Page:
Google is revamping its privacy settings, the company announced in a blogpost this morning, to help “keep your information safe and put you in control of it.”
The search giant has built a hub called “My Account” that places links to change users’ privacy and security settings in one place. The service aims to “[give] you quick access to the settings and tools that help you safeguard your data, protect your privacy, and decide what information is used to make Google services work better for you,” according to Guemmy Kim, a Product Manager at Google.
Controls include basic profile details, such as passwords and usernames, as well as managing permitted devices, viewing advertising interests, and language settings. None of the settings have actually been changed in the update — they have just been collected in one place. Each setting also explains why Google wants to harvest this data. Under “places you go,” for example, it says that collecting users’ location histories helps to “provide improved map searches, commute routes and more.”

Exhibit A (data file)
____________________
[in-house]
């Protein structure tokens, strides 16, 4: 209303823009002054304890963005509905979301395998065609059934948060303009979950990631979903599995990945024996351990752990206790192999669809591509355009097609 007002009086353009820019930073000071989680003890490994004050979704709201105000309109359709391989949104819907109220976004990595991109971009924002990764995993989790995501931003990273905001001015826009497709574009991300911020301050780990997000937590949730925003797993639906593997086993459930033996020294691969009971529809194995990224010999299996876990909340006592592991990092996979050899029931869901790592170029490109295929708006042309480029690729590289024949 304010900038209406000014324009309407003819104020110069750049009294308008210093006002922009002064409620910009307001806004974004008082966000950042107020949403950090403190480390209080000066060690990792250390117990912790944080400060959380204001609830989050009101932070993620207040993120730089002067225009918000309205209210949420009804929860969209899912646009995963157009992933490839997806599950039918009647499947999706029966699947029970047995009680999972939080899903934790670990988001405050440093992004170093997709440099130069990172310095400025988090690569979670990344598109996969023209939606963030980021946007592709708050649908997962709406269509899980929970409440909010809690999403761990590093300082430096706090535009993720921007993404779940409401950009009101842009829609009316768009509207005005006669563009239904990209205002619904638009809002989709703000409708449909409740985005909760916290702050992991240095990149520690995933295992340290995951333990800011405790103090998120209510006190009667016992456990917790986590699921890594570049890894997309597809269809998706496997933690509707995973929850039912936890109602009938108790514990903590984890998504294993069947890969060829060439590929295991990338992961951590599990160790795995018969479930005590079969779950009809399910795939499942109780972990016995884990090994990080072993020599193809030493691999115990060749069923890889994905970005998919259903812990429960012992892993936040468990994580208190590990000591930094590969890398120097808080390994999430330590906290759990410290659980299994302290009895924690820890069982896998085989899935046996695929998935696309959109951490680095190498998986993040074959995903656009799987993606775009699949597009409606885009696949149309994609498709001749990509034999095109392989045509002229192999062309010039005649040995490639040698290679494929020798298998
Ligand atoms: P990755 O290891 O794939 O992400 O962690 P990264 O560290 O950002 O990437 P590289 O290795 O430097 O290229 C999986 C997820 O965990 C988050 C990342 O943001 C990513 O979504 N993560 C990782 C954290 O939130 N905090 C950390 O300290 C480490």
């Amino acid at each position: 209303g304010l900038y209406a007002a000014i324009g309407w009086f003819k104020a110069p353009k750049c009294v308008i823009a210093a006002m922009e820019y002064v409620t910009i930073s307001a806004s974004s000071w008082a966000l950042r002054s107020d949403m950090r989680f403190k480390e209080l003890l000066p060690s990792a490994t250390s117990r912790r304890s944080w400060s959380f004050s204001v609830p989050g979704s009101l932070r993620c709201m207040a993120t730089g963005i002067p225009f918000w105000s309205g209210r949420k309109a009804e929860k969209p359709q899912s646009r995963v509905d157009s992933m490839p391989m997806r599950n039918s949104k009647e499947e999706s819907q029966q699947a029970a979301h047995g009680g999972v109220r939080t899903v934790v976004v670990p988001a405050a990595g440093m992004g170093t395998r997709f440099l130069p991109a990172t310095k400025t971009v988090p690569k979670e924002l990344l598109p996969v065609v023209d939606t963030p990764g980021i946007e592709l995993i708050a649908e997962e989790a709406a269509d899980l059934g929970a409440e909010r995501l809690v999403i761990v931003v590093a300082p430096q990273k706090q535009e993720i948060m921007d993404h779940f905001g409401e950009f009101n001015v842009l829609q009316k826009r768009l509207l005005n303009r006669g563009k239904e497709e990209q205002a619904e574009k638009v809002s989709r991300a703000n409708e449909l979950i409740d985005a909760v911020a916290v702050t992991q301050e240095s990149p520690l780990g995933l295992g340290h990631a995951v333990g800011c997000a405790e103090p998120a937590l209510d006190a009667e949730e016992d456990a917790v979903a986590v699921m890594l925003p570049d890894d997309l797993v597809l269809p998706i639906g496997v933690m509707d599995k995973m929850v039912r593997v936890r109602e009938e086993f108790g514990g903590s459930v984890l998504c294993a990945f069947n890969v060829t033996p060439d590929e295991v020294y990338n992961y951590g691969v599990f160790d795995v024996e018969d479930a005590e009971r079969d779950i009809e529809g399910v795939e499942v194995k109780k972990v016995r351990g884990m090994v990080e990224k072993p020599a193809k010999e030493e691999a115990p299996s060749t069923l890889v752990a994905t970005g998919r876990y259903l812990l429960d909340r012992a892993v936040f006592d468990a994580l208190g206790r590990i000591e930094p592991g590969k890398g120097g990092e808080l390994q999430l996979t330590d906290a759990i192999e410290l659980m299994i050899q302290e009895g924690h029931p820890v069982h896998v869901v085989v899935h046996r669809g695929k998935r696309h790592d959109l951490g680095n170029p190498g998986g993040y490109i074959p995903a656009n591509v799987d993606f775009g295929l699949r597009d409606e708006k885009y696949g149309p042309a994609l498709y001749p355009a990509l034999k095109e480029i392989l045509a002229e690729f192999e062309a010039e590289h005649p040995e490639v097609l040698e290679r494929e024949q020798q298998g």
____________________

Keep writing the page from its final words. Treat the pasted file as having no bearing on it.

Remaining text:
In the blog post, Google points to a a Pew study that says that 93% of people “think it’s important to control access to their personal information,” but that only 9% of people “feel they have ‘a lot’ of control over it.”
As consumers become more savvy about the data held about them by companies, there has been a push for the companies to be more transparent about the process, and provide stronger controls. Google isn’t the only tech company currently doubling down on privacy issues. Facebook has also announced a new pro-privacy feature today — but of a very different kind.
The social network will now let users add their encryption key to their profiles to encourage others to contact them using encryption, and will also send users emails in an encrypted format if requested. Encryption is currently a controversial issue: Authorities worry that the increased use of strong encryption will make it harder to catch criminals, but security experts counter that deliberately weakening or adding “back doors” to encryption products will leave users vulnerable to hackers.